Despite the progress made in water delivery, numerous countries will face increasing challenges to their water resources in the future due to climate change, population increase, demands from competing water uses and environmental degradation. These challenges will be particularly acute where demand has already exceeded the renewable resource. Demand management, water use efficiency and low carbon power sources all form part of the wider picture that should be considered.
Our experience has shown repeatedly that the technical input provided by a suitably trained and experienced hydrogeologist can lead to excellent project outcomes; targeted technical input at the right time in the lifecycle of a project results in successful project delivery. This results in cost-savings and greater effectiveness of inputs. For example, drilling success rates will generally increase significantly if appropriate assessment is undertaken prior to commencement; the avoidance of drilling ‘dry’ boreholes would greatly outweigh the relatively small cost of undertaking appropriate assessment, as well as demonstrating best-practice on behalf of the NGO.
We believe in supporting local hydrogeologists, where this is appropriate, rather than parachuting in an expert from outside the country; technical support can be provided remotely which can often be more cost-effective for an NGO with a limited budget, or where access is difficult.
The services which Hafren Water provide include borehole design, siting and rehabilitation, water quality, resource evaluation, data management, GIS and mapping, technical auditing of projects and training.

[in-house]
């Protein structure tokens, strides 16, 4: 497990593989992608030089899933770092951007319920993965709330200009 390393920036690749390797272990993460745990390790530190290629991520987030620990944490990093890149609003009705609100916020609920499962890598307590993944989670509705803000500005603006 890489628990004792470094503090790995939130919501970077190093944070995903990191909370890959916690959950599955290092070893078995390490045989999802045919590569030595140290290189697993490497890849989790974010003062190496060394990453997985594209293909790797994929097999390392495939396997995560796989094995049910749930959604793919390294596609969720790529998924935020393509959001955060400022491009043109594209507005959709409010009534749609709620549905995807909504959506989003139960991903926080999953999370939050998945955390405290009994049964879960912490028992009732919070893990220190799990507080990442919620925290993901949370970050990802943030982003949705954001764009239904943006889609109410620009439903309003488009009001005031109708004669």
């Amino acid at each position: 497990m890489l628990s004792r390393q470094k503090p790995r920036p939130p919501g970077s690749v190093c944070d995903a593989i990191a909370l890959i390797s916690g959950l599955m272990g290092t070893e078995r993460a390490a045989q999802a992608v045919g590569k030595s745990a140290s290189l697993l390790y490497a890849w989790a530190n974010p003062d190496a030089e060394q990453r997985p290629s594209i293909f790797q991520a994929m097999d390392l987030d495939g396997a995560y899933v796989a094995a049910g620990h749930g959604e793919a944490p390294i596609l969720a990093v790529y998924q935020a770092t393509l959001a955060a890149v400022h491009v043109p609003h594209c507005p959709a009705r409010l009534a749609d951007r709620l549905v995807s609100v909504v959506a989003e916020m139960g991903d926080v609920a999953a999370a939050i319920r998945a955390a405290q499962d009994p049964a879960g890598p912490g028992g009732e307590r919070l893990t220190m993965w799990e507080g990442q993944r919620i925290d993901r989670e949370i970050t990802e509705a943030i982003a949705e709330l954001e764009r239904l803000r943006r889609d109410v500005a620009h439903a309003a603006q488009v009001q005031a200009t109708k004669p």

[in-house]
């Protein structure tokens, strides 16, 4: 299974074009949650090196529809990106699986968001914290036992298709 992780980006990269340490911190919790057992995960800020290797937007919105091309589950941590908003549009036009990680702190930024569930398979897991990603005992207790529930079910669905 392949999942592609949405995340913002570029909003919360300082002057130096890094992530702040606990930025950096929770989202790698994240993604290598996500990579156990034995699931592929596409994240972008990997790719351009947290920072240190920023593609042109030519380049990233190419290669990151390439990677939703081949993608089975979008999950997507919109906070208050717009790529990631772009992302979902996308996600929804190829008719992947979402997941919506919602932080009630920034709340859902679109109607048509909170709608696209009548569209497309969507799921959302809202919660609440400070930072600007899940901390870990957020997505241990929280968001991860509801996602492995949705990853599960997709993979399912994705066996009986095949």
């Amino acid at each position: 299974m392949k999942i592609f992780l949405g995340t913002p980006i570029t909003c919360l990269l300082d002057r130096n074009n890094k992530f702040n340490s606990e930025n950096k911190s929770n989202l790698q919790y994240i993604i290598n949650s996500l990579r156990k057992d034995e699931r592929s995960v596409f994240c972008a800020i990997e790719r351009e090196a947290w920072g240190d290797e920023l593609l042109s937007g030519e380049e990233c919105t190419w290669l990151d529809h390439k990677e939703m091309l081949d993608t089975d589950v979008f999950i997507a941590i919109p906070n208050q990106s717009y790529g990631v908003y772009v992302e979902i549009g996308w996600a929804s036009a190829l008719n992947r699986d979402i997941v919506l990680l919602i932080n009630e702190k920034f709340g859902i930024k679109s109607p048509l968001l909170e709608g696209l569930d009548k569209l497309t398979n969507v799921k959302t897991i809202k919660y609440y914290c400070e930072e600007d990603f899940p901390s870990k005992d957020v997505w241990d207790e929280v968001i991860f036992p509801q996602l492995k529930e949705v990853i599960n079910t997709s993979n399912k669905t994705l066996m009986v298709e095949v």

We work at a range of scales from the siting of individual boreholes, for example, to staff placements within large, multi-disciplinary teams working on development projects funded by international organisations, such as the World Bank and the European Union. Two large-scale examples of the latter input include a water resource and development project in Kiribati in the south Pacific and a groundwater mapping project in Uganda intended to improve future water resource development.
Our in-country experience has largely been in Africa and the Middle East including Oman, Libya, Malawi, Ethiopia, Uganda, Kenya, Burkina Faso, Ghana, Tanzania and Nigeria. Familiarity with issues we have encountered in these countries means that our experience is readily transferable to other areas.
Chris Leake BSc MSc FGSPrincipal Hydrogeologist
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Lawrence Brown BSc MSc CGeolPrincipal Hydrogeologist